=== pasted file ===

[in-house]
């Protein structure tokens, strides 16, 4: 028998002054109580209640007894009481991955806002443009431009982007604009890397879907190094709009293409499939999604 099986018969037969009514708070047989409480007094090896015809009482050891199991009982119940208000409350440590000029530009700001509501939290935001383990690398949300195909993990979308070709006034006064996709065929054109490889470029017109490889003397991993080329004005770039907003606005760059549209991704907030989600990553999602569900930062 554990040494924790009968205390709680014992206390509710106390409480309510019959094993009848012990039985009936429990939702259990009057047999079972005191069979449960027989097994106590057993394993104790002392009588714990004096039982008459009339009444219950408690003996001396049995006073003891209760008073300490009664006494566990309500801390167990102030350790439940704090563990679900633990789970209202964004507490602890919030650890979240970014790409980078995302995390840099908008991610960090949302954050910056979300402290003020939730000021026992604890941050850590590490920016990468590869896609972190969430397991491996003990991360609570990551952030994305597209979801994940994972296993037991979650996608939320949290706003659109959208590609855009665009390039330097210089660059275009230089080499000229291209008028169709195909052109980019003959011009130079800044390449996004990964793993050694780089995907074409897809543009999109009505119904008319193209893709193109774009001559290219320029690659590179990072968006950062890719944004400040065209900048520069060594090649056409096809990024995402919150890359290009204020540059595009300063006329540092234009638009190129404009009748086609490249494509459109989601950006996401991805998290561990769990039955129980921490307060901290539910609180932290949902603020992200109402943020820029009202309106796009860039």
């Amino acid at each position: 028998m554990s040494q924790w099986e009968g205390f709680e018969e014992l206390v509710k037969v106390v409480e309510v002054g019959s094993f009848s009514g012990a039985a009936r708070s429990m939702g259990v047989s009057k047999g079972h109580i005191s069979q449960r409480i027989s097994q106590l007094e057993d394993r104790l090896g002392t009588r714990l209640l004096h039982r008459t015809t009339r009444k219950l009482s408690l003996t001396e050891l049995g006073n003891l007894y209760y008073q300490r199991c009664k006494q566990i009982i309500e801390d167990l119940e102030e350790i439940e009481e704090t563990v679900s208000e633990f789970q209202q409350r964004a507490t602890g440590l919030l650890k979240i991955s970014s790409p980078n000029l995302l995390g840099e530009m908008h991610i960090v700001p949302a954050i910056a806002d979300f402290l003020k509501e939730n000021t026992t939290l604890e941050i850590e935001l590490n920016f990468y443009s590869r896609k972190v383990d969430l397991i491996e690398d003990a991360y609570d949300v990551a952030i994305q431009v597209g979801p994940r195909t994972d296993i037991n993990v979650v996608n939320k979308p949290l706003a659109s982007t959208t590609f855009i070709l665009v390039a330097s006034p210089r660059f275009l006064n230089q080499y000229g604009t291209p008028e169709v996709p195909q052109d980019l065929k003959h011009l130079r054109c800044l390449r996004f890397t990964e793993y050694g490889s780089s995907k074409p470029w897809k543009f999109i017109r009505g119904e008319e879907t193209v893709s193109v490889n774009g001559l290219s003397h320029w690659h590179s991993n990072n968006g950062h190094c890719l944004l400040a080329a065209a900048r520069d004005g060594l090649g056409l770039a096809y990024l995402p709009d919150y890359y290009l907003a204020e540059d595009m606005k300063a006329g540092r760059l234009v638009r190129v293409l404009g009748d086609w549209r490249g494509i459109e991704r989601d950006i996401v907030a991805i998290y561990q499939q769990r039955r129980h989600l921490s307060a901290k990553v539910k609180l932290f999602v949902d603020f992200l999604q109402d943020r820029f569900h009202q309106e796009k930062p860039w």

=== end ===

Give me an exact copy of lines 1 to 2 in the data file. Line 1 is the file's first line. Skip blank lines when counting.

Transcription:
[in-house]
């Protein structure tokens, strides 16, 4: 028998002054109580209640007894009481991955806002443009431009982007604009890397879907190094709009293409499939999604 099986018969037969009514708070047989409480007094090896015809009482050891199991009982119940208000409350440590000029530009700001509501939290935001383990690398949300195909993990979308070709006034006064996709065929054109490889470029017109490889003397991993080329004005770039907003606005760059549209991704907030989600990553999602569900930062 554990040494924790009968205390709680014992206390509710106390409480309510019959094993009848012990039985009936429990939702259990009057047999079972005191069979449960027989097994106590057993394993104790002392009588714990004096039982008459009339009444219950408690003996001396049995006073003891209760008073300490009664006494566990309500801390167990102030350790439940704090563990679900633990789970209202964004507490602890919030650890979240970014790409980078995302995390840099908008991610960090949302954050910056979300402290003020939730000021026992604890941050850590590490920016990468590869896609972190969430397991491996003990991360609570990551952030994305597209979801994940994972296993037991979650996608939320949290706003659109959208590609855009665009390039330097210089660059275009230089080499000229291209008028169709195909052109980019003959011009130079800044390449996004990964793993050694780089995907074409897809543009999109009505119904008319193209893709193109774009001559290219320029690659590179990072968006950062890719944004400040065209900048520069060594090649056409096809990024995402919150890359290009204020540059595009300063006329540092234009638009190129404009009748086609490249494509459109989601950006996401991805998290561990769990039955129980921490307060901290539910609180932290949902603020992200109402943020820029009202309106796009860039």